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A High Stakes Game: Behind The Scenes Of The New York Lottery

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Schenectady, NY -

From scratch-offs to daily draws to those multi-state jackpots, one thing is clear: New Yorkers love their lottery. Whether it's fueled by habit or superstition, seeing the familiar faces, or you just want to make sure the game isn't rigged, the New York Lottery's live drawings are a big part of the game.

"Our one job is to announce the winning numbers correctly and you can't falter from that," says Yolanda Vega, one of the most recognizable faces on the draw team. 

Watching the day-to-day at lottery headquarters in Schenectady, you see an operation designed so the only thing left to chance are the winning numbers. In a key-card access storage room, machines are lined up against two walls. The room is watched with 24-7 surveillance.

“For each drawing for numbers and win 4, we have four machines available," says Draw Manager Tony Cortez.

Tony Cortez, Draw Manager, shows reporter Amy Hogan where the lottery machines are kept.

One of those machines is selected and one is on standby in case anything goes wrong. In his more than 17 years at the lottery, Cortez says there was only one time they weren't able to complete a live drawing. That day stands out in his memory. It was a machine glitch that sent a ball back down into the chamber before anyone could see which number it was. 

“People are like, come on Yolanda, give us the winning numbers," says Vega.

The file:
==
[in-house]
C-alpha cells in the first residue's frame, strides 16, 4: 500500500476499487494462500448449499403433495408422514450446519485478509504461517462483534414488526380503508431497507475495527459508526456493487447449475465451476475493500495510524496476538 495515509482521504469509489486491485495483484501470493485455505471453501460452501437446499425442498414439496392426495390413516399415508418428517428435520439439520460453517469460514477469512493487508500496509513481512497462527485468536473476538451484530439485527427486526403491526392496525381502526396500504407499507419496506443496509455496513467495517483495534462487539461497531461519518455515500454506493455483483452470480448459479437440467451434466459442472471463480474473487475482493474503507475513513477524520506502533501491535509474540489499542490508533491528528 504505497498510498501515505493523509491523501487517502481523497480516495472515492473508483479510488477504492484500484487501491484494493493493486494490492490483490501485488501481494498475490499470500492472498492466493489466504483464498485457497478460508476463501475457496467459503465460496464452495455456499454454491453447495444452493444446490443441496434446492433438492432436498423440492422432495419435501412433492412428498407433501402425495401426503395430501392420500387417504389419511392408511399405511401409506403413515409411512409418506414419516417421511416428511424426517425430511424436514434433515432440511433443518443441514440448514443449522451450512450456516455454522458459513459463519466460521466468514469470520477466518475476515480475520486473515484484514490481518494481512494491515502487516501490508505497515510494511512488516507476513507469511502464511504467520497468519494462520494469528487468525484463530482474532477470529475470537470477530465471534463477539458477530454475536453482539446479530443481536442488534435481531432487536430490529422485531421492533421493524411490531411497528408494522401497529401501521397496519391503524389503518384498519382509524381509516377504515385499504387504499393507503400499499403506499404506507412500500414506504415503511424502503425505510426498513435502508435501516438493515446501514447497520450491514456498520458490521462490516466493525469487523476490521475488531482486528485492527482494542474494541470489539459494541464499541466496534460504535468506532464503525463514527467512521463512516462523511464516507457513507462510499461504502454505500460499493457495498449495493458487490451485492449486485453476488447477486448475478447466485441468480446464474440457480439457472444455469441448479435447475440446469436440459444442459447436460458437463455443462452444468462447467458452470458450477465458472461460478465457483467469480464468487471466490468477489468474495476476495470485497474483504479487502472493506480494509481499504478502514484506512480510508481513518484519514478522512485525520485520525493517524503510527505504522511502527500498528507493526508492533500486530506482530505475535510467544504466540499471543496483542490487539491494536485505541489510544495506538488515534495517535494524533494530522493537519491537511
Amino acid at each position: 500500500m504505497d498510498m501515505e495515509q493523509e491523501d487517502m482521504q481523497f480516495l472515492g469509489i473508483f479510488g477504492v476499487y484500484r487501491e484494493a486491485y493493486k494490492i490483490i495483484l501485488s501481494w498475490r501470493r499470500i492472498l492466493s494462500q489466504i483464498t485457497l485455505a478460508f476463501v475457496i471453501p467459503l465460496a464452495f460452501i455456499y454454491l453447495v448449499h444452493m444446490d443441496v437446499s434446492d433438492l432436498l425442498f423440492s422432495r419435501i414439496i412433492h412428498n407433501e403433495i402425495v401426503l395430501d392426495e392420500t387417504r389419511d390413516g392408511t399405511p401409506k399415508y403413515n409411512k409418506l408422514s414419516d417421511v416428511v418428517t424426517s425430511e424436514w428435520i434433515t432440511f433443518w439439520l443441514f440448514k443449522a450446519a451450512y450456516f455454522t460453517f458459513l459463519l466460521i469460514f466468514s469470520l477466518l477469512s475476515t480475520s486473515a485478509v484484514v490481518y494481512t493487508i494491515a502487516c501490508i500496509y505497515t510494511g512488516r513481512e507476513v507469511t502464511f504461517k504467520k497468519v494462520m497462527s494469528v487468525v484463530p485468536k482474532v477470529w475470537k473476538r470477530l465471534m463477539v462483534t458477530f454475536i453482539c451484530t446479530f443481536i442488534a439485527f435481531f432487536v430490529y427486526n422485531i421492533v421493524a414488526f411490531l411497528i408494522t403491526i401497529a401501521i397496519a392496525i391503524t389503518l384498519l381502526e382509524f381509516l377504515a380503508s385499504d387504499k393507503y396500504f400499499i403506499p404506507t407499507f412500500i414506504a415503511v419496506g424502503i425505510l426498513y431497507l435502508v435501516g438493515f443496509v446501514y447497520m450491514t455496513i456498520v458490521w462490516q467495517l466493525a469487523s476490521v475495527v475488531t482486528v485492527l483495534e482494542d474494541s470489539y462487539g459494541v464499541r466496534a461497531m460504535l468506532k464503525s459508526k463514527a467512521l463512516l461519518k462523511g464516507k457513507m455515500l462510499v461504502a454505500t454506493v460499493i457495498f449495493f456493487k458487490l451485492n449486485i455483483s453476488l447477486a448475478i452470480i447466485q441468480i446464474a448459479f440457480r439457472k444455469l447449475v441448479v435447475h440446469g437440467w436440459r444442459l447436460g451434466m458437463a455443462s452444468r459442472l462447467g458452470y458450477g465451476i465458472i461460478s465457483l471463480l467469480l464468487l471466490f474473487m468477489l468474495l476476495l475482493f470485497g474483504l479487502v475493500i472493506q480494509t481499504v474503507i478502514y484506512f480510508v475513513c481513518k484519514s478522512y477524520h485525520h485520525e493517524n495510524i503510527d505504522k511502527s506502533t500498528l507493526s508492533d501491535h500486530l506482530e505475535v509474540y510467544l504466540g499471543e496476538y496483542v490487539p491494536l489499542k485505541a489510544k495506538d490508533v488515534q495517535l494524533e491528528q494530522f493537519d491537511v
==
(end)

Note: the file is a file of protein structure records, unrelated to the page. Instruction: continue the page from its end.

If only it were that easy. The numbered balls are kept in a locked cabinet near the machines. About two hours before the midday draw, lottery staff, shadowed by an independent auditor, unlock the cabinet and start pulling out little black boxes, each secured with its own padlock. Every one of those boxes is labeled with a number.

Each black box is individually padlocked and contains a set of numbered balls.

Those ball sets are randomly selected and once the seals on the envelopes inside the boxes are checked by the auditor, those balls are loaded into the machines. 

The auditor is from KPMG. Her job is to oversee everything and make sure the crew is following procedure. When we were first introduced to her the morning we visited headquarters, Cortez told us, "We can't talk to her, but she can talk to us." She confirmed that with a nod of her head.

About an hour before the live drawing, Vega and the crew do three run-throughs. This is to ensure the machines are working properly and everything is running like a well-oiled machine. If the same number shows up twice, they do another pretest. 

Yolanda Vega calling numbers in one of three run-throughs before the live midday drawing.

Thirty seconds before noon, the countdown begins. Yolanda Vega kicks things off with her signature introduction and calls the numbers.

The day's pick isn't official until after it's verified by a lottery employee and the auditor. The lottery worker gets on the phone and verifies the numbers with a third party. She passes the phone to the auditor who does the same. Once satisfied that everything is correct, those numbers can be paid out to the winners. It's a critical step in a system created to ensure everyone has a shot.